How is the combustion chamber formed in diesel engines? What governs its shape?

In normal engines the combustion chamber is formed in the space between the cylinder cover and the piston crown. The upper part of the cylinder liner usually forms the periphery to the space.
The shape of a combustion chamber may vary between that of a spheroid which will be formed from a concave piston crown and cylinder cover, to that of an inverted saucer, formed from a concave cylinder cover and a slightly convex piston crown. In opposed-piston engines the combustion chamber will be spheroidal. The piston crowns on the upper and lower pistons are usually identical in form. Combustion chambers of the shapes mentioned are referred to as open types.
The shape of a combustion chamber must be such that all parts of the space are accessible to the fuel sprays. If any part is not accessible, the space is wasted and combustion has to take place in a reduced space, which causes further difficulties due to less air being available in the region of the fuel spray. The wasted space is sometimes referred to as parasitic volume. The shape of the various parts must also be satisfactory in respect of their strength as they must be able to withstand the pressures in the cylinder without flexing.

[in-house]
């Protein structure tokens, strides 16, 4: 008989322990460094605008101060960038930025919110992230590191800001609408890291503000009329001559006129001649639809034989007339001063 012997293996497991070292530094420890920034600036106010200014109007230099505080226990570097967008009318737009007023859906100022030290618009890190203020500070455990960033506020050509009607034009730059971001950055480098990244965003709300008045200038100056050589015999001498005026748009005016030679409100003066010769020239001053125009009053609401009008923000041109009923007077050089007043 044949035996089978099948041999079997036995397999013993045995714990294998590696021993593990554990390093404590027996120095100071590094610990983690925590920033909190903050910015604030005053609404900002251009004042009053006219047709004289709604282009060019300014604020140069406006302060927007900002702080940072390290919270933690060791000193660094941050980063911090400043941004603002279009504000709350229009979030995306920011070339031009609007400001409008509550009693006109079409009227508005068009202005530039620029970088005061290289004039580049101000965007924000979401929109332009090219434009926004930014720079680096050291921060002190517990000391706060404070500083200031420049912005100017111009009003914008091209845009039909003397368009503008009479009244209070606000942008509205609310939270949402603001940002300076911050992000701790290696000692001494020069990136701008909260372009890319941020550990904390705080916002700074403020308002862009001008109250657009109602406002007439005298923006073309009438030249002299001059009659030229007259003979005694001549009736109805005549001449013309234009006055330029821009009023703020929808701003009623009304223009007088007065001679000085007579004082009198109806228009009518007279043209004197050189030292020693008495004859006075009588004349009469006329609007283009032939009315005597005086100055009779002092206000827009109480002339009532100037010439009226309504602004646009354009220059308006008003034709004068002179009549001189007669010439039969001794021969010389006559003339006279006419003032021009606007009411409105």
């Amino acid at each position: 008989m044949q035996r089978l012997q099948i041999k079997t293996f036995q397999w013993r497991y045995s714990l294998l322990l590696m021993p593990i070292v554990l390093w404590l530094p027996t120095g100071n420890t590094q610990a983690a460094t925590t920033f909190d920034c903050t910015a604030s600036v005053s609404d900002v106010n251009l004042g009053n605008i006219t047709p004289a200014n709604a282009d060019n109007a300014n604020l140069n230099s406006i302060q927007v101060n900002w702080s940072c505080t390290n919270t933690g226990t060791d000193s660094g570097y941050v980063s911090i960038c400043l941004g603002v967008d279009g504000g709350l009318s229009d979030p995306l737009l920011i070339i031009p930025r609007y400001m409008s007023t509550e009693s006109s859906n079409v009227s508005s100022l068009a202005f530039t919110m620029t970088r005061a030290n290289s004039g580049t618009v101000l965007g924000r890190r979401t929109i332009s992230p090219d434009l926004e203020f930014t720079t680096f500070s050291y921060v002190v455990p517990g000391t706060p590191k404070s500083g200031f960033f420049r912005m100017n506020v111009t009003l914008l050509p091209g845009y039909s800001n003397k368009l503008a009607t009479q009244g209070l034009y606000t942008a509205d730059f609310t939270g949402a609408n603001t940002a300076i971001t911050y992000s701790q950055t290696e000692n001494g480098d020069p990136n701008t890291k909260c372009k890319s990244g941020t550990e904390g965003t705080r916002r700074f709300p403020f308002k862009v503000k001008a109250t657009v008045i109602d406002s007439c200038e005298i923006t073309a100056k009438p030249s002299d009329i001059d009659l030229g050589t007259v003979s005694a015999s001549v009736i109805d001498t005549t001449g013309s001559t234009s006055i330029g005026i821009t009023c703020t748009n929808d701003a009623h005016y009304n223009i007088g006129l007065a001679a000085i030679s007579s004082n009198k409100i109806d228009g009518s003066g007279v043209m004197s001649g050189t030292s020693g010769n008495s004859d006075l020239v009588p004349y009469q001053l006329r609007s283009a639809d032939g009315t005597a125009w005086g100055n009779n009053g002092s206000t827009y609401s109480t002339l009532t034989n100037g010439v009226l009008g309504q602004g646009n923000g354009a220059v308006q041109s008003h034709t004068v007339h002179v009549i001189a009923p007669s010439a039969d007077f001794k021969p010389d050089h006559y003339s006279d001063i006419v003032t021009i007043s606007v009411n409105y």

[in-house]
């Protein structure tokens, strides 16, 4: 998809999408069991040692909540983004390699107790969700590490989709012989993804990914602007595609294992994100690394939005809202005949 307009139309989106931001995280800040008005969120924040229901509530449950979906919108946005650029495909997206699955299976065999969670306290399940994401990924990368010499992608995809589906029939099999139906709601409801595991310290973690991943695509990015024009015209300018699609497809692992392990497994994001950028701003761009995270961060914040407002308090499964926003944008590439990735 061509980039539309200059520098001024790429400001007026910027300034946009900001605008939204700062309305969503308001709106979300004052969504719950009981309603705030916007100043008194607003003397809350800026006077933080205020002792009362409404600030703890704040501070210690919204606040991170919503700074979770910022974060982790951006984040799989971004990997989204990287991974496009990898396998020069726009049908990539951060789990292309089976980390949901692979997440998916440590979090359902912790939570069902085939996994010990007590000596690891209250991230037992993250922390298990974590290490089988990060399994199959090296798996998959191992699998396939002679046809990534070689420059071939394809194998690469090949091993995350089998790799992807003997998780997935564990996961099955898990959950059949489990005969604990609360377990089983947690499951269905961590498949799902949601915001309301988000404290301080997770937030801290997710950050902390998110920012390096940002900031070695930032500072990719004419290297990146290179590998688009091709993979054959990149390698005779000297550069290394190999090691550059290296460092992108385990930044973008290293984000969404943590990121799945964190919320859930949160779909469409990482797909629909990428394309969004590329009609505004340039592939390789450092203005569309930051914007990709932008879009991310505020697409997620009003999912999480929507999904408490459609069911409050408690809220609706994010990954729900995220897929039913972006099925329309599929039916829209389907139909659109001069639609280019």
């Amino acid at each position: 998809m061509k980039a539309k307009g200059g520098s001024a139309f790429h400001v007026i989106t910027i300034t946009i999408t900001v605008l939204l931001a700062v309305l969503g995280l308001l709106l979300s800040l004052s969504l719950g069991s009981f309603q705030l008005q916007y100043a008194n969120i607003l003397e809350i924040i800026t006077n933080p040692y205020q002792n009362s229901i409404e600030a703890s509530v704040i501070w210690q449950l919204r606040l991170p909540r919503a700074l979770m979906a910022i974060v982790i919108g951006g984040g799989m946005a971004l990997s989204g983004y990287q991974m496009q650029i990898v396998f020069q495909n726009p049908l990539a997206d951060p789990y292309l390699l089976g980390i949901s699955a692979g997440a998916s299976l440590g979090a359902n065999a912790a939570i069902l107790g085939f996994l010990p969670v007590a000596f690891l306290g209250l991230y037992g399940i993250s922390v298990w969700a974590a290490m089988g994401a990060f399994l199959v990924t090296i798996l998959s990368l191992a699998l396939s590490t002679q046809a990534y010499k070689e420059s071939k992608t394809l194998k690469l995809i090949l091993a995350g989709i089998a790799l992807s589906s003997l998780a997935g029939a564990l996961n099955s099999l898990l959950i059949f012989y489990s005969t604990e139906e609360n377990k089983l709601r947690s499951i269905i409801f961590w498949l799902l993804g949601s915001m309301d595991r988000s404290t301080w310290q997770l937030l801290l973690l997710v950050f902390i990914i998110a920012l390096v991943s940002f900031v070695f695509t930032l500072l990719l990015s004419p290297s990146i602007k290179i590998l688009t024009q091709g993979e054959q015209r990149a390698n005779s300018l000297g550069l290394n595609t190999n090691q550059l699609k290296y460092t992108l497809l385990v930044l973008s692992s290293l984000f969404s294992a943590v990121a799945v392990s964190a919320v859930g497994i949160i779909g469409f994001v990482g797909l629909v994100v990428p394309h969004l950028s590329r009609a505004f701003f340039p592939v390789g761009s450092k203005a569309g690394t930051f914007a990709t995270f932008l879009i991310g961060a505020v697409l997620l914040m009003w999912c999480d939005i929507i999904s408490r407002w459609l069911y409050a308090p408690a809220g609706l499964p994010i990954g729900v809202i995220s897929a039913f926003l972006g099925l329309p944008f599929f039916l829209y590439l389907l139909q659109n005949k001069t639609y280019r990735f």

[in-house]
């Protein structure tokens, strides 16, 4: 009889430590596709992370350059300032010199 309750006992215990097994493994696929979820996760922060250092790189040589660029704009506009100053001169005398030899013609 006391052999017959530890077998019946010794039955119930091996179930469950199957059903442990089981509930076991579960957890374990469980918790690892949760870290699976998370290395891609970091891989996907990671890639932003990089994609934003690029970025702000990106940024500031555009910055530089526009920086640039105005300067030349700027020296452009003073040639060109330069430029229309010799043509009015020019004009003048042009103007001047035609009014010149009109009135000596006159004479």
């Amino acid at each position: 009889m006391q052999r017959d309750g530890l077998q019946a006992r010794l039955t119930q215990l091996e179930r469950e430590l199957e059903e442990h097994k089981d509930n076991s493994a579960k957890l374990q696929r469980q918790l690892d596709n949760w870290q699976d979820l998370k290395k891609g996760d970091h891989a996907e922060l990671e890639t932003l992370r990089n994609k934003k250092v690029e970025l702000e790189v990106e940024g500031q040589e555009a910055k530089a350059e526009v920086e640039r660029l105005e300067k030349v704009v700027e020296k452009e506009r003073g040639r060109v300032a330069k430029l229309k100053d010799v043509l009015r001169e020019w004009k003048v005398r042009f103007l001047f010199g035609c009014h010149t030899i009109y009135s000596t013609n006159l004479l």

With high-speed engines, open combustion chambers can create problems with very high rates of pressure rise due to the shortness of time available for injection and combustion. To overcome this problem the fuel is injected into a separate chamber which is connected to the main combustion chamber by a restricted passage. The restricted passage is at a high temperature, the fuel spray is long and narrow. Following injection the fuel commences to burn in the separate chamber and issues from the restricted passage at a high velocity due to the pressure rise in the chamber. The fuel enters the main combustion chamber as burning vaporized particles and combustion is then completed. The small chamber is about one-third of the clearance volume and is called a pre¬combustion chamber or antechamber. Its use allows high-speed engines to operate over wide speed ranges without combustion difficulties, and is a necessity in automotive engines. It is met in the marine field when automotive engines are used for electrical generation or other auxiliary purposes.

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